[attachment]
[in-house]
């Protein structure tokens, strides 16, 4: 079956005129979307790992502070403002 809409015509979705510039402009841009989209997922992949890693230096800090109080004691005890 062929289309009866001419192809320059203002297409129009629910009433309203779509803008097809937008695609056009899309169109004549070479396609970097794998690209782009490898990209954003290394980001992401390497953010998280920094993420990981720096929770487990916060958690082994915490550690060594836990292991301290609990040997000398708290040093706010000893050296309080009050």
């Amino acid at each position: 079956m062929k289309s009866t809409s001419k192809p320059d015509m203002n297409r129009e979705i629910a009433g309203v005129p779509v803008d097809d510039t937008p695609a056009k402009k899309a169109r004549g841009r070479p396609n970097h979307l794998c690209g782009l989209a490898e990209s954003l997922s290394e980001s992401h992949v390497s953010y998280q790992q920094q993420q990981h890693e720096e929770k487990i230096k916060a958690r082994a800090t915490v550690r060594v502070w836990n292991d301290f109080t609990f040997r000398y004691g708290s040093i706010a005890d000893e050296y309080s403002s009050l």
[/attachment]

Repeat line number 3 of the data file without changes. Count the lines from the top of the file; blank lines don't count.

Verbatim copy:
């Amino acid at each position: 079956m062929k289309s009866t809409s001419k192809p320059d015509m203002n297409r129009e979705i629910a009433g309203v005129p779509v803008d097809d510039t937008p695609a056009k402009k899309a169109r004549g841009r070479p396609n970097h979307l794998c690209g782009l989209a490898e990209s954003l997922s290394e980001s992401h992949v390497s953010y998280q790992q920094q993420q990981h890693e720096e929770k487990i230096k916060a958690r082994a800090t915490v550690r060594v502070w836990n292991d301290f109080t609990f040997r000398y004691g708290s040093i706010a005890d000893e050296y309080s403002s009050l």